COP27: Climate change threatens global health

Smoke escaping from 3 fireplaces in front of the bright, foggy sun

Climate change has a serious impact on the health of people around the world, according to a report from a leading medical publication.

The Lancet Countdown report states that the world’s continued dependence on fossil fuels increases the risk of food insecurity, infectious diseases and heat-related diseases.

United Nations Secretary General António Guterres replied that global leaders must adapt action to the scale of the problem.

Leaders will meet for the big COP27 climate conference in Egypt next month.

The report includes the work of 99 experts from organizations including the World Health Organization (WHO) and led by University College London.

It describes how extreme weather has increased the pressure on health services globally already struggling with the COVID-19 pandemic.

Heat-related deaths have increased by two-thirds globally over the past two decades, he notes.

Temperature records were broken around the world in 2022, including in the UK, where 40 ° C was recorded in July, as well as parts of Europe, Pakistan and China.

The health impacts of extreme heat include exacerbating conditions such as cardiovascular and respiratory disease and the cause of heatstroke and poor mental health.

But he said there are solutions. “Despite the challenges, there is strong evidence that immediate action could still save the lives of millions of people, with a rapid shift to clean energy and energy efficiency,” the report concludes.

Guterres said the world is watching the G20 countries, which produce 80% of global greenhouse gas emissions. They need to step up their efforts to reduce emissions and lead the way by investing more in renewable energy, he added.

“Human health, livelihoods, family budgets and national economies are being pummeled as dependence on fossil fuels spiral out of control,” he said.

Analysis Box by Justin Rowlatt, Climate Editor

Analysis Box by Justin Rowlatt, Climate Editor

Today’s Lancet report is a call to arms.

The authors hope that the evidence presented shows the need for urgent action at the United Nations climate conference in Egypt.

But the summit faces strong headwinds.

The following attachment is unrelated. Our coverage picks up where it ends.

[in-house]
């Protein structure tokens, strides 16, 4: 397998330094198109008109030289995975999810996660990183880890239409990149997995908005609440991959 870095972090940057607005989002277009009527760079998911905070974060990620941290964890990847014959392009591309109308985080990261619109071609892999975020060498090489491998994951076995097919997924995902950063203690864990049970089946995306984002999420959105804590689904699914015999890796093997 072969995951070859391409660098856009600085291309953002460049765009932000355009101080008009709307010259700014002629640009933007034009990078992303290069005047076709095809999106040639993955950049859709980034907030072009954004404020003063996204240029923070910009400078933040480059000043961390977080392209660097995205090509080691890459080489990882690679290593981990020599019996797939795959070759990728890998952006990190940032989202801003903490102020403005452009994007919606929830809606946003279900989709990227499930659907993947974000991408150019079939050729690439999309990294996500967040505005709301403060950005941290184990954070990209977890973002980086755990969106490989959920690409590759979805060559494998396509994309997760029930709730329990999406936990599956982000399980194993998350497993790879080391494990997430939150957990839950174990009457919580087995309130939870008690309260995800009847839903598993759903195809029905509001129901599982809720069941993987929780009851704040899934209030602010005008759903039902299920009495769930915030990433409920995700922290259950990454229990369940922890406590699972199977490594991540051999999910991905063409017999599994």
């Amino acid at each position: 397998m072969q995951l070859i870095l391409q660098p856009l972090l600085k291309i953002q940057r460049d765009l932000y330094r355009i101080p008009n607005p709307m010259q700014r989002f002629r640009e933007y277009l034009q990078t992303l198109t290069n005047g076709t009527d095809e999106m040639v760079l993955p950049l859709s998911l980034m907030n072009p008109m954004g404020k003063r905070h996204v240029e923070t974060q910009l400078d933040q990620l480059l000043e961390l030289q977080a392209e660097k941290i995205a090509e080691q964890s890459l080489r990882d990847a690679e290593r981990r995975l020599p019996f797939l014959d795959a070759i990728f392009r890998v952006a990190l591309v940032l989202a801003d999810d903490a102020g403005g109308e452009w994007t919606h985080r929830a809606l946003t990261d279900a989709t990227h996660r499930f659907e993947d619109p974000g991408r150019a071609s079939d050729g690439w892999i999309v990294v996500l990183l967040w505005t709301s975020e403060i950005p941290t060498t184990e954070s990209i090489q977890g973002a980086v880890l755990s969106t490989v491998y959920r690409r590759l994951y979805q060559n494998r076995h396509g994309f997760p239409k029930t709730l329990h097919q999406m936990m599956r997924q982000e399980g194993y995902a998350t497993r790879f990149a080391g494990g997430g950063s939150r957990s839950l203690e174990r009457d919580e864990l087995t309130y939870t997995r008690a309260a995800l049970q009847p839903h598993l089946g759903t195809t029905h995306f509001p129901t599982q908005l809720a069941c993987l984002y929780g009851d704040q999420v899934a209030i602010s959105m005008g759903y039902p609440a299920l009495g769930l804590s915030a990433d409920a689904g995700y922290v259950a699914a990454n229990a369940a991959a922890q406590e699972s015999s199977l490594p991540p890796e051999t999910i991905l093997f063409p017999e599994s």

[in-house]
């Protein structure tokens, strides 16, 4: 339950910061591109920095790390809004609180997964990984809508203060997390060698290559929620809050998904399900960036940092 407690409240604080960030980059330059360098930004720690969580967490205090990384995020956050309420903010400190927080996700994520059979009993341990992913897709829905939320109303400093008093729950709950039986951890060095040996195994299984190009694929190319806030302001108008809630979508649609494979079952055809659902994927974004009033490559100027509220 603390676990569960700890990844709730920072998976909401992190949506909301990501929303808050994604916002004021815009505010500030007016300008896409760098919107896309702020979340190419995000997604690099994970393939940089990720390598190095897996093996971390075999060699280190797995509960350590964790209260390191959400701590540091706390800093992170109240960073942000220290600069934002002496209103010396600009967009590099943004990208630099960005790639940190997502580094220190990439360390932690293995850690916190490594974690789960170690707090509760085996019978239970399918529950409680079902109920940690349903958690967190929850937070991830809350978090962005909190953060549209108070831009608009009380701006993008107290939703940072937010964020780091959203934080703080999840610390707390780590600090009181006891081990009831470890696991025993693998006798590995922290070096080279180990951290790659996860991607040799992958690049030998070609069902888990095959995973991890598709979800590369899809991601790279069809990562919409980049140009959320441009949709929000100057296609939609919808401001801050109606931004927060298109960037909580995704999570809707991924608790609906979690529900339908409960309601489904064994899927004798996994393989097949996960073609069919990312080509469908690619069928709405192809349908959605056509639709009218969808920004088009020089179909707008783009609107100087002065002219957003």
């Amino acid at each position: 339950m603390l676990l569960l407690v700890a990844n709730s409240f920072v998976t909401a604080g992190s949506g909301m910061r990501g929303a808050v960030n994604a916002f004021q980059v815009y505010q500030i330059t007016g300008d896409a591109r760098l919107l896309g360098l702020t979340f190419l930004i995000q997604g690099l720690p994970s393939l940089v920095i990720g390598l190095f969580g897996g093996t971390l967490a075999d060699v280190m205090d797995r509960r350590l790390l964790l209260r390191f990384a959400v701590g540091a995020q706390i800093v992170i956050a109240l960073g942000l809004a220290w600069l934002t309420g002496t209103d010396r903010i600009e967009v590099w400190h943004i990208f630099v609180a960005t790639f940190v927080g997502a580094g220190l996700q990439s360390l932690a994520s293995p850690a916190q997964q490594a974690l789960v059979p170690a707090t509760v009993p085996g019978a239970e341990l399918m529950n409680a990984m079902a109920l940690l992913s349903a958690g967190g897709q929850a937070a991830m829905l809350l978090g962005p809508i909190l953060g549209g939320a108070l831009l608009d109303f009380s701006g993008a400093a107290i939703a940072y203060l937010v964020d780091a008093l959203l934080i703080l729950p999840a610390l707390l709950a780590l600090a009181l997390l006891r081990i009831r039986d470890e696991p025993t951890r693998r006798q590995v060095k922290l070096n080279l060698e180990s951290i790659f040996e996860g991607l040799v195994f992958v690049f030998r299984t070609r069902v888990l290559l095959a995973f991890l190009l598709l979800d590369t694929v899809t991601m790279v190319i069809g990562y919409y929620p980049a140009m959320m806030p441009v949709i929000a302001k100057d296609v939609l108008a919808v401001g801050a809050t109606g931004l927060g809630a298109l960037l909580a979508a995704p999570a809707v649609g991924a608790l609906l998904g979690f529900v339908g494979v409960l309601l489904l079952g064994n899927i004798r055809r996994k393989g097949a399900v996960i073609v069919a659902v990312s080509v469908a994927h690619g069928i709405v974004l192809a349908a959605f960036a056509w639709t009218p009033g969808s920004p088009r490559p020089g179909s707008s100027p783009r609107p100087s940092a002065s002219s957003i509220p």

Developing countries will ask nations that have grown rich using fossil fuels to raise more money to meet the costs of the losses and damage our climate change is causing.

And what about the $ 100 billion a year for climate action that developed countries should have made available from 2020, they will ask? We are still billions of dollars below the total.

The Egyptians guests of COP27 warned of a “crisis of confidence”.

But the developed world is struggling with a cost-of-living crisis due to soaring energy and food prices. Many of them are already spending billions on military support for Ukraine.

Get ready for some heated debates in Egypt.

A UNICEF report, also released Wednesday, warns that urgent action is needed to increase funding to protect children and vulnerable communities from escalating heatwaves.

The researchers found that climate change has increased the spread of infectious diseases. The number of months facilitating the transmission of malaria has increased in the mountainous areas of the Americas and Africa over the past 60 years.

Fossil fuel emissions are the main culprits of air pollution. Lancet Countdown data estimates that exposure to air pollution contributed to 4.7 million deaths globally in 2020, of which 1.3 million (35%) directly related to the burning of fossil fuels.

The impacts of climate change are also rapidly exacerbating and exacerbating the effects of other coexisting crises such as food insecurity, energy poverty and rising air pollution, he says.

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